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Why Does Ethnic Diversity Undermine Public Goods Provision? An Experimental Approach

  • Habyarimana, James P.

    ()

    (Georgetown University)

  • Humphreys, Macartan

    ()

    (Columbia University)

  • Posner, Daniel N.

    ()

    (University of California, Los Angeles)

  • Weinstein, Jeremy

    ()

    (Stanford University)

A large and growing literature links high levels of ethnic diversity to low levels of public goods provision. Yet while the empirical connection between ethnic heterogeneity and the underprovision of public goods is widely accepted, there is little consensus on the specific mechanisms through which this relationship operates. To gain analytic leverage on the question of why ethnicity matters, we identify three families of mechanisms – what we term preference, technology, and strategy mechanisms. Our empirical strategy is to identify and run a series of experimental games that permit us to examine these mechanisms in isolation and then to compare the importance of ethnicity in each. Results from experimental games conducted with a random sample of 300 subjects in Kampala’s slums reveal that successful collective action among homogenous ethnic communities in urban Uganda is attributable to the existence of norms and institutions that facilitate the sanctioning of non-contributors. We find no evidence for a commonality of tastes within ethnic groups, for greater degrees of altruism toward co-ethnics, or for an impact of shared ethnicity on the productivity of teams.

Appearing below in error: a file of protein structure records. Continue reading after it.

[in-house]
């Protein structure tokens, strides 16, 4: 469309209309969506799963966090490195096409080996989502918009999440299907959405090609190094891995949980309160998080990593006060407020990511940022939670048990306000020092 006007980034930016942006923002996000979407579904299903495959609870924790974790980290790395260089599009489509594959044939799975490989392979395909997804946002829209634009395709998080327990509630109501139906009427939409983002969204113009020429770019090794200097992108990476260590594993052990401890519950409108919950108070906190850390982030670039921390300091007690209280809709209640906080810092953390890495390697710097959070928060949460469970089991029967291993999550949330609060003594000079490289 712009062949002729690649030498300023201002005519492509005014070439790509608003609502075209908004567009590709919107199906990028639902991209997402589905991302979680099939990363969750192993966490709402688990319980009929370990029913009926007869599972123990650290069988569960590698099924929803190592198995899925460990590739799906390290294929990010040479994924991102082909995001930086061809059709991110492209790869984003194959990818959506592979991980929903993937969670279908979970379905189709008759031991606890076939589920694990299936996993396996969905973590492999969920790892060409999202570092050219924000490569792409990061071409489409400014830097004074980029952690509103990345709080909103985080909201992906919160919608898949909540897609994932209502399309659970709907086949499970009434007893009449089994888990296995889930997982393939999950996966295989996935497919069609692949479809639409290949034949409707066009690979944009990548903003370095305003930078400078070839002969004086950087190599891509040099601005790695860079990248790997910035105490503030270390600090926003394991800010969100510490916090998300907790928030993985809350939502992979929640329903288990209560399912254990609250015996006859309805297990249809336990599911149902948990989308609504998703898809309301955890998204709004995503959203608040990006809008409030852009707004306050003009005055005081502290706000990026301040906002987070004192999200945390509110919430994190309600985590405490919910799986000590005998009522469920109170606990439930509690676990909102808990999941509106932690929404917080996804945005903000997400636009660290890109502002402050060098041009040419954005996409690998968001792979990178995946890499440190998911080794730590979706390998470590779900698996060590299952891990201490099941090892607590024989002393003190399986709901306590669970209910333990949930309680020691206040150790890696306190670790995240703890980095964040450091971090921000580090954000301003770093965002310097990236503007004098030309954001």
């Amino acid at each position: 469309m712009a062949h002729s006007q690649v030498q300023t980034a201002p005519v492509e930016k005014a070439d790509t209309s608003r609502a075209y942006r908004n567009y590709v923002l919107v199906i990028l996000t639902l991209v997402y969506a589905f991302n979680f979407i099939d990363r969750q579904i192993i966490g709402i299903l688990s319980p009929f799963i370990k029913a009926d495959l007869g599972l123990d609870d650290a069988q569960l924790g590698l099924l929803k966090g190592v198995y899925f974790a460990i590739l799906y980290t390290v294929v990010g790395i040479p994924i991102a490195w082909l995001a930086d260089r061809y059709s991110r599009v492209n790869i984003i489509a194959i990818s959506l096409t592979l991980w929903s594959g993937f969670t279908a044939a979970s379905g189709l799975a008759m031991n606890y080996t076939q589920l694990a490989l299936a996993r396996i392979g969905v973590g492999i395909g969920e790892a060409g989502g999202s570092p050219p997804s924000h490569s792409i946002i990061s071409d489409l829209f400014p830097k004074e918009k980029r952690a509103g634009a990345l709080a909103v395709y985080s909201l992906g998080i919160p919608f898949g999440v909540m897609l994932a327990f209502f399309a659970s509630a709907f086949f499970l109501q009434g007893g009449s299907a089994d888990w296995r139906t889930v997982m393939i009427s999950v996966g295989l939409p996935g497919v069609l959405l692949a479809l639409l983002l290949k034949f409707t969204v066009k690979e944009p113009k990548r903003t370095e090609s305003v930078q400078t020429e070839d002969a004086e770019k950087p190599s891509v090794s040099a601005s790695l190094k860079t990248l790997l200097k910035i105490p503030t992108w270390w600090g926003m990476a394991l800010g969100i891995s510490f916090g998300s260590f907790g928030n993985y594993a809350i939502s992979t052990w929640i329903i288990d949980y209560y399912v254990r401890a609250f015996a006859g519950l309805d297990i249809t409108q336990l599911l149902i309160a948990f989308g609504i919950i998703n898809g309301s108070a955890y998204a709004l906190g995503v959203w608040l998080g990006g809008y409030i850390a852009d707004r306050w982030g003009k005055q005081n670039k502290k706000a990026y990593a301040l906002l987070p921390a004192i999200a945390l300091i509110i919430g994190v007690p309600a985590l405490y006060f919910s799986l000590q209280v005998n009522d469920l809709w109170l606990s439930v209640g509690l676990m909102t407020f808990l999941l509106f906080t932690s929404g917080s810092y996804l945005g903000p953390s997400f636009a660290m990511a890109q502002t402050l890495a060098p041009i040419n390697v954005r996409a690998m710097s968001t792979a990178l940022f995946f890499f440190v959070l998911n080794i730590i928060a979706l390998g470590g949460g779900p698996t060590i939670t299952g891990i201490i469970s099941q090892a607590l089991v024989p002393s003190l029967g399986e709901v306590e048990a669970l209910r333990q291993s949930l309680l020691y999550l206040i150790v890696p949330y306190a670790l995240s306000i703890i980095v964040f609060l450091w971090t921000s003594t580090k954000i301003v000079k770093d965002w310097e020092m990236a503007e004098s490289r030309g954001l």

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Paper provided by Institute for the Study of Labor (IZA) in its series IZA Discussion Papers with number 2272.

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Length: 38 pages
Date of creation: Aug 2006
Date of revision:
Handle: RePEc:iza:izadps:dp2272
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